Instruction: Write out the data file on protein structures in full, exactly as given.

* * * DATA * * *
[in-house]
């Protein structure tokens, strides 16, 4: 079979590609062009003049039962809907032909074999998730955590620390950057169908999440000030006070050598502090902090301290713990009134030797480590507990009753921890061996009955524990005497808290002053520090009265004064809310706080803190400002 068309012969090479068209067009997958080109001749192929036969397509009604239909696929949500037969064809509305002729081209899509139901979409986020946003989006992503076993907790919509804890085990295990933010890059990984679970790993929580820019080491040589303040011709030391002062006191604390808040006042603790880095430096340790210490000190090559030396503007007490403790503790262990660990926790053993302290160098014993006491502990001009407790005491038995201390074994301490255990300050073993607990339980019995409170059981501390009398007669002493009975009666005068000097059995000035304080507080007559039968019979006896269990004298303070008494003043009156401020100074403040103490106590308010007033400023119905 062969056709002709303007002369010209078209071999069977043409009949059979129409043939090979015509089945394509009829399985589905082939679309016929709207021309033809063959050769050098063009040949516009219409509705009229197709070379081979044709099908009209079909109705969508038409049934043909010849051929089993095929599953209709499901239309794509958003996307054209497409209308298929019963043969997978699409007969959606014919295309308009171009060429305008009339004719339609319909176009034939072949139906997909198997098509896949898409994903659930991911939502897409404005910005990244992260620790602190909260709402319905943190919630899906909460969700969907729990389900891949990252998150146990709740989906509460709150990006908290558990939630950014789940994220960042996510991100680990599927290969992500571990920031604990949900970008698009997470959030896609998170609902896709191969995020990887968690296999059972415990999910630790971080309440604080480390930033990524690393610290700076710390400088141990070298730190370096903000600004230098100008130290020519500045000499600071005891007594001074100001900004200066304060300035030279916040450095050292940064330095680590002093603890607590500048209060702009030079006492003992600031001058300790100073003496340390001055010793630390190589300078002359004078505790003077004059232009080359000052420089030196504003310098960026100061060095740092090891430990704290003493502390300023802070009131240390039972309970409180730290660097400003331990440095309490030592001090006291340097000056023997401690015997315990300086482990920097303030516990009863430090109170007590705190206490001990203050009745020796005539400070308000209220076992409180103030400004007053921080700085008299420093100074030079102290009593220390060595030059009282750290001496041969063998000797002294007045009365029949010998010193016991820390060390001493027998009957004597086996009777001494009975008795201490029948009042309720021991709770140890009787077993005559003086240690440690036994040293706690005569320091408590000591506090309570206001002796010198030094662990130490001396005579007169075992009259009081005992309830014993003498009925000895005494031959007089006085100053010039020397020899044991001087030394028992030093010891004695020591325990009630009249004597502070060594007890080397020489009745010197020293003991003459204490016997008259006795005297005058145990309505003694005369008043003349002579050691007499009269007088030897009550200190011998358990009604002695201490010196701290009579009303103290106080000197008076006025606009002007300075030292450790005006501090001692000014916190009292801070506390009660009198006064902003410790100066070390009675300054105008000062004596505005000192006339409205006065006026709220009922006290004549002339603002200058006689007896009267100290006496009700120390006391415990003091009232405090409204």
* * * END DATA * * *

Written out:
[in-house]
């Protein structure tokens, strides 16, 4: 079979590609062009003049039962809907032909074999998730955590620390950057169908999440000030006070050598502090902090301290713990009134030797480590507990009753921890061996009955524990005497808290002053520090009265004064809310706080803190400002 068309012969090479068209067009997958080109001749192929036969397509009604239909696929949500037969064809509305002729081209899509139901979409986020946003989006992503076993907790919509804890085990295990933010890059990984679970790993929580820019080491040589303040011709030391002062006191604390808040006042603790880095430096340790210490000190090559030396503007007490403790503790262990660990926790053993302290160098014993006491502990001009407790005491038995201390074994301490255990300050073993607990339980019995409170059981501390009398007669002493009975009666005068000097059995000035304080507080007559039968019979006896269990004298303070008494003043009156401020100074403040103490106590308010007033400023119905 062969056709002709303007002369010209078209071999069977043409009949059979129409043939090979015509089945394509009829399985589905082939679309016929709207021309033809063959050769050098063009040949516009219409509705009229197709070379081979044709099908009209079909109705969508038409049934043909010849051929089993095929599953209709499901239309794509958003996307054209497409209308298929019963043969997978699409007969959606014919295309308009171009060429305008009339004719339609319909176009034939072949139906997909198997098509896949898409994903659930991911939502897409404005910005990244992260620790602190909260709402319905943190919630899906909460969700969907729990389900891949990252998150146990709740989906509460709150990006908290558990939630950014789940994220960042996510991100680990599927290969992500571990920031604990949900970008698009997470959030896609998170609902896709191969995020990887968690296999059972415990999910630790971080309440604080480390930033990524690393610290700076710390400088141990070298730190370096903000600004230098100008130290020519500045000499600071005891007594001074100001900004200066304060300035030279916040450095050292940064330095680590002093603890607590500048209060702009030079006492003992600031001058300790100073003496340390001055010793630390190589300078002359004078505790003077004059232009080359000052420089030196504003310098960026100061060095740092090891430990704290003493502390300023802070009131240390039972309970409180730290660097400003331990440095309490030592001090006291340097000056023997401690015997315990300086482990920097303030516990009863430090109170007590705190206490001990203050009745020796005539400070308000209220076992409180103030400004007053921080700085008299420093100074030079102290009593220390060595030059009282750290001496041969063998000797002294007045009365029949010998010193016991820390060390001493027998009957004597086996009777001494009975008795201490029948009042309720021991709770140890009787077993005559003086240690440690036994040293706690005569320091408590000591506090309570206001002796010198030094662990130490001396005579007169075992009259009081005992309830014993003498009925000895005494031959007089006085100053010039020397020899044991001087030394028992030093010891004695020591325990009630009249004597502070060594007890080397020489009745010197020293003991003459204490016997008259006795005297005058145990309505003694005369008043003349002579050691007499009269007088030897009550200190011998358990009604002695201490010196701290009579009303103290106080000197008076006025606009002007300075030292450790005006501090001692000014916190009292801070506390009660009198006064902003410790100066070390009675300054105008000062004596505005000192006339409205006065006026709220009922006290004549002339603002200058006689007896009267100290006496009700120390006391415990003091009232405090409204």